Date of Award
Trisha Raque-Bogdan, Ph.D.
Cyberball, Ostracism, Self-compassion, Self-esteem, Shame, Social exclusion
Self-compassion refers to an adaptive way of responding to the self when in distress and consists of three main components: mindfulness, common humanity, and self-kindness. Self-compassion offers a promising alternative to the construct of self-esteem for predicting and influencing responses to ostracism, a specific type of social exclusion in which an individual is ignored for unknown reasons. The present study examined the differential associations of trait self-compassion and trait self-esteem with attribution, emotion regulation, shame, and prosocial responses following an experience of ostracism using the Cyberball ostracism paradigm. Undergraduate participants (n = 219) completed trait self-esteem and trait self-compassion measures, experienced an online ostracism simulation using Cyberball, and then completed a measure of attribution for the ostracism experience, a measure of state emotion regulation strategies, and a measure of state shame. Subsequently, participants engaged in an inclusion trial of Cyberball to measure prosocial behavior. Multiple linear regression analyses revealed that self-esteem and self-compassion positively predicted emotion reappraisal, but self-compassion did not significantly predict emotion acceptance. Neither self-compassion nor self-esteem predicted external attribution of the ostracism event, but both self-compassion and self-esteem positively predicted internal attribution of the ostracism. Furthermore, both self-compassion and self-esteem negatively predicted a shame response to ostracism, with self-compassion showing stronger negative predictive power of shame. Finally, neither self-compassion nor self-esteem significantly influenced participants' prosocial response to ostracism. Results, limitations, and implications for clinical practice and research are discussed.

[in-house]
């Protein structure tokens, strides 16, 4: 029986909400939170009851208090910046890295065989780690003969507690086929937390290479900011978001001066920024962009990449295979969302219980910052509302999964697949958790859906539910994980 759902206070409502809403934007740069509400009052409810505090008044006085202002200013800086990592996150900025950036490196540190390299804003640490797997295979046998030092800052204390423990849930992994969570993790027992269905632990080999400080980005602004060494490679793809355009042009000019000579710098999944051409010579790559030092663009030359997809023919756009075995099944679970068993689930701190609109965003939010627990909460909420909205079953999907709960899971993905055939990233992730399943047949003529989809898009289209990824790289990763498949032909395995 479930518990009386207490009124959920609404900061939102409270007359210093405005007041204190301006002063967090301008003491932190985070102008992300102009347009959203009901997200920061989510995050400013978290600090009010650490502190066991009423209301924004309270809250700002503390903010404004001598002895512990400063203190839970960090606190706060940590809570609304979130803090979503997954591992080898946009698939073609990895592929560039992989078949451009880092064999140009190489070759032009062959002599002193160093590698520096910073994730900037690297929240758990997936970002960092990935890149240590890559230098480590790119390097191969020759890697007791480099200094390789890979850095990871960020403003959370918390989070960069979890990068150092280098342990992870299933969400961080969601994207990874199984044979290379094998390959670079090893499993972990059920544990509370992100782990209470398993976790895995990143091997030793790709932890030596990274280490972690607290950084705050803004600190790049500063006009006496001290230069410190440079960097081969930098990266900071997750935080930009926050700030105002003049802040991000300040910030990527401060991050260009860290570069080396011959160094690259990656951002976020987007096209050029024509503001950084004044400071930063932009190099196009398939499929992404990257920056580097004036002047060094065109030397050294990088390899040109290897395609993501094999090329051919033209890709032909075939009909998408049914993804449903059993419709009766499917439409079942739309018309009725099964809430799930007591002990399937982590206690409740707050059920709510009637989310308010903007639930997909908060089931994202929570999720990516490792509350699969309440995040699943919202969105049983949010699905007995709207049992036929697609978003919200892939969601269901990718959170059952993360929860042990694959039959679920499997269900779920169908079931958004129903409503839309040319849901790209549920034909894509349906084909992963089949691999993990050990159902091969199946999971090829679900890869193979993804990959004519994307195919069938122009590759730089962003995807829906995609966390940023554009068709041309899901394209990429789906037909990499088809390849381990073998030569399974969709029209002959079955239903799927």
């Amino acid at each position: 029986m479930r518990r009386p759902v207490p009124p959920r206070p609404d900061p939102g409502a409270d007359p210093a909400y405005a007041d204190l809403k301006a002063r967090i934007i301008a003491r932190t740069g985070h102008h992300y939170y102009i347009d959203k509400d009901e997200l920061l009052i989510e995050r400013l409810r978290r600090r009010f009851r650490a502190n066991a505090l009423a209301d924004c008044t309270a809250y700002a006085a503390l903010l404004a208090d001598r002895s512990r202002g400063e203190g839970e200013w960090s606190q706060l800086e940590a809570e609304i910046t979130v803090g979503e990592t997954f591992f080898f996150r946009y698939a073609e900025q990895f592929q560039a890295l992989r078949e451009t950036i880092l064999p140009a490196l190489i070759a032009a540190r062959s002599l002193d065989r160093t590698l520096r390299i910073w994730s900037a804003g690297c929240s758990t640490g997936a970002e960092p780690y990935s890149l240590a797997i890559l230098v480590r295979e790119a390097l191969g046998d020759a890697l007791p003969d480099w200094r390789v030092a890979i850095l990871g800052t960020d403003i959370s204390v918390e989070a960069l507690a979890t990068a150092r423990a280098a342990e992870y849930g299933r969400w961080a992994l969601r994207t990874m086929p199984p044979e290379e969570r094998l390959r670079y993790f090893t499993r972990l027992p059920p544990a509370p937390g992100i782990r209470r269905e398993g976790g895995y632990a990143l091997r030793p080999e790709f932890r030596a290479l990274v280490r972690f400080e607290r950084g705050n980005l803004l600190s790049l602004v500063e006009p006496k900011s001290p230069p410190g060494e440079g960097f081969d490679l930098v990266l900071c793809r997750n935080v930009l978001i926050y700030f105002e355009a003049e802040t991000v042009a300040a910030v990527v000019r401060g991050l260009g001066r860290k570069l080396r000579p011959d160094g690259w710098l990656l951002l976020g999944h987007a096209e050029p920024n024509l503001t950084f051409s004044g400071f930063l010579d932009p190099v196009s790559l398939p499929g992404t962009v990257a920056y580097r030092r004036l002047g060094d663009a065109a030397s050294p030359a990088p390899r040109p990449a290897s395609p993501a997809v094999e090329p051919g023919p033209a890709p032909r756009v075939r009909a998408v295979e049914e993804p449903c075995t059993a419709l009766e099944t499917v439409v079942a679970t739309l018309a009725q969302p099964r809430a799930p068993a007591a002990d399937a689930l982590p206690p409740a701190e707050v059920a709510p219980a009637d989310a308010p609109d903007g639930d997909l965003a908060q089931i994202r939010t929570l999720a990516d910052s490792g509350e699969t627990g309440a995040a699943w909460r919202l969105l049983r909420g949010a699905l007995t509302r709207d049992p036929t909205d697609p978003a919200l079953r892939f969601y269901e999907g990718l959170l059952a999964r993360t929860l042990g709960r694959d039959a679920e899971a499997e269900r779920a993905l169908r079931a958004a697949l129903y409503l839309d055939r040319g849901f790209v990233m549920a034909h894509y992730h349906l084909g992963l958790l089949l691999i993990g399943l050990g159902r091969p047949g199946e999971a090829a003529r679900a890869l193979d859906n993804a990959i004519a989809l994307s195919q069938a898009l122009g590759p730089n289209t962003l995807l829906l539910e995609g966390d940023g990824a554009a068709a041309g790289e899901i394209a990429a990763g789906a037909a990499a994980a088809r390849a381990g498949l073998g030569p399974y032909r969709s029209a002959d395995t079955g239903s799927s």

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Anderson, Russell S., "Self-Compassion Versus Self-Esteem for an Experience of Ostracism" (2019). Electronic Theses and Dissertations. 1643.
Received from ProQuest